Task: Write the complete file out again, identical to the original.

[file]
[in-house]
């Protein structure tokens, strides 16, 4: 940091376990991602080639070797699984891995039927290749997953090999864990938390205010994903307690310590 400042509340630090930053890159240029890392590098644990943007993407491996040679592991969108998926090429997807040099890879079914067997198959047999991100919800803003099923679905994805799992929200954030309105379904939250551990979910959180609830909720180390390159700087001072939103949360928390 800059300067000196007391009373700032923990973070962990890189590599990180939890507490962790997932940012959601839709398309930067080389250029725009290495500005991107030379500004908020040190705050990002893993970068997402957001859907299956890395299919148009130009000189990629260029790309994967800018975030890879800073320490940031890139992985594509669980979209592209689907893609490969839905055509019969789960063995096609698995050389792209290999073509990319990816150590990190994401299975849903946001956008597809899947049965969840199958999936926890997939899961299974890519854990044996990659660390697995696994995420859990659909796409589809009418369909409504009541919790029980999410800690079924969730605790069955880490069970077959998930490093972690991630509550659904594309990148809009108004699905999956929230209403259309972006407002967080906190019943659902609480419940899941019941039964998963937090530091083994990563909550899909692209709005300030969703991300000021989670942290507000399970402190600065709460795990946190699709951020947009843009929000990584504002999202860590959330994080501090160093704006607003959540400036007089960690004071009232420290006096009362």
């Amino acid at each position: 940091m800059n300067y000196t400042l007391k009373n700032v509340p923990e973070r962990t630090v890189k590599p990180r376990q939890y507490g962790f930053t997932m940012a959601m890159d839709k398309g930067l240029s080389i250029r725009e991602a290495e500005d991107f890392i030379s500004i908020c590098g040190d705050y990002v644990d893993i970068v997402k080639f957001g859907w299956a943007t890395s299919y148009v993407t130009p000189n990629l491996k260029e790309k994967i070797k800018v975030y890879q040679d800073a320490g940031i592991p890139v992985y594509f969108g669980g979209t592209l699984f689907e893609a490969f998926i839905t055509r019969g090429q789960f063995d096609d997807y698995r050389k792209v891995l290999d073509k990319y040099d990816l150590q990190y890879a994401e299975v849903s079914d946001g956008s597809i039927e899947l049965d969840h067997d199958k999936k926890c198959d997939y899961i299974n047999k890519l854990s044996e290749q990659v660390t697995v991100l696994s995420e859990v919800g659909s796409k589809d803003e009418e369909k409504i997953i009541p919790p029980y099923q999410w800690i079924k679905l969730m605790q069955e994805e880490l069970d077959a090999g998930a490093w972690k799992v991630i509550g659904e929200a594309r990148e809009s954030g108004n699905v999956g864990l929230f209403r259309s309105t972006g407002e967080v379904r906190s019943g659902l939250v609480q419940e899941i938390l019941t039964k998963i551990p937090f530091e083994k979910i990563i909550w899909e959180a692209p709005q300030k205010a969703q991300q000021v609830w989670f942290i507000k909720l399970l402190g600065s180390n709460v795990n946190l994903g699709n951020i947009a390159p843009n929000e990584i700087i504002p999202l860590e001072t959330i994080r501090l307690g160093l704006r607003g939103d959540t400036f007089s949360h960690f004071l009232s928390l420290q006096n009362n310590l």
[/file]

[in-house]
């Protein structure tokens, strides 16, 4: 940091376990991602080639070797699984891995039927290749997953090999864990938390205010994903307690310590 400042509340630090930053890159240029890392590098644990943007993407491996040679592991969108998926090429997807040099890879079914067997198959047999991100919800803003099923679905994805799992929200954030309105379904939250551990979910959180609830909720180390390159700087001072939103949360928390 800059300067000196007391009373700032923990973070962990890189590599990180939890507490962790997932940012959601839709398309930067080389250029725009290495500005991107030379500004908020040190705050990002893993970068997402957001859907299956890395299919148009130009000189990629260029790309994967800018975030890879800073320490940031890139992985594509669980979209592209689907893609490969839905055509019969789960063995096609698995050389792209290999073509990319990816150590990190994401299975849903946001956008597809899947049965969840199958999936926890997939899961299974890519854990044996990659660390697995696994995420859990659909796409589809009418369909409504009541919790029980999410800690079924969730605790069955880490069970077959998930490093972690991630509550659904594309990148809009108004699905999956929230209403259309972006407002967080906190019943659902609480419940899941019941039964998963937090530091083994990563909550899909692209709005300030969703991300000021989670942290507000399970402190600065709460795990946190699709951020947009843009929000990584504002999202860590959330994080501090160093704006607003959540400036007089960690004071009232420290006096009362």
């Amino acid at each position: 940091m800059n300067y000196t400042l007391k009373n700032v509340p923990e973070r962990t630090v890189k590599p990180r376990q939890y507490g962790f930053t997932m940012a959601m890159d839709k398309g930067l240029s080389i250029r725009e991602a290495e500005d991107f890392i030379s500004i908020c590098g040190d705050y990002v644990d893993i970068v997402k080639f957001g859907w299956a943007t890395s299919y148009v993407t130009p000189n990629l491996k260029e790309k994967i070797k800018v975030y890879q040679d800073a320490g940031i592991p890139v992985y594509f969108g669980g979209t592209l699984f689907e893609a490969f998926i839905t055509r019969g090429q789960f063995d096609d997807y698995r050389k792209v891995l290999d073509k990319y040099d990816l150590q990190y890879a994401e299975v849903s079914d946001g956008s597809i039927e899947l049965d969840h067997d199958k999936k926890c198959d997939y899961i299974n047999k890519l854990s044996e290749q990659v660390t697995v991100l696994s995420e859990v919800g659909s796409k589809d803003e009418e369909k409504i997953i009541p919790p029980y099923q999410w800690i079924k679905l969730m605790q069955e994805e880490l069970d077959a090999g998930a490093w972690k799992v991630i509550g659904e929200a594309r990148e809009s954030g108004n699905v999956g864990l929230f209403r259309s309105t972006g407002e967080v379904r906190s019943g659902l939250v609480q419940e899941i938390l019941t039964k998963i551990p937090f530091e083994k979910i990563i909550w899909e959180a692209p709005q300030k205010a969703q991300q000021v609830w989670f942290i507000k909720l399970l402190g600065s180390n709460v795990n946190l994903g699709n951020i947009a390159p843009n929000e990584i700087i504002p999202l860590e001072t959330i994080r501090l307690g160093l704006r607003g939103d959540t400036f007089s949360h960690f004071l009232s928390l420290q006096n009362n310590l």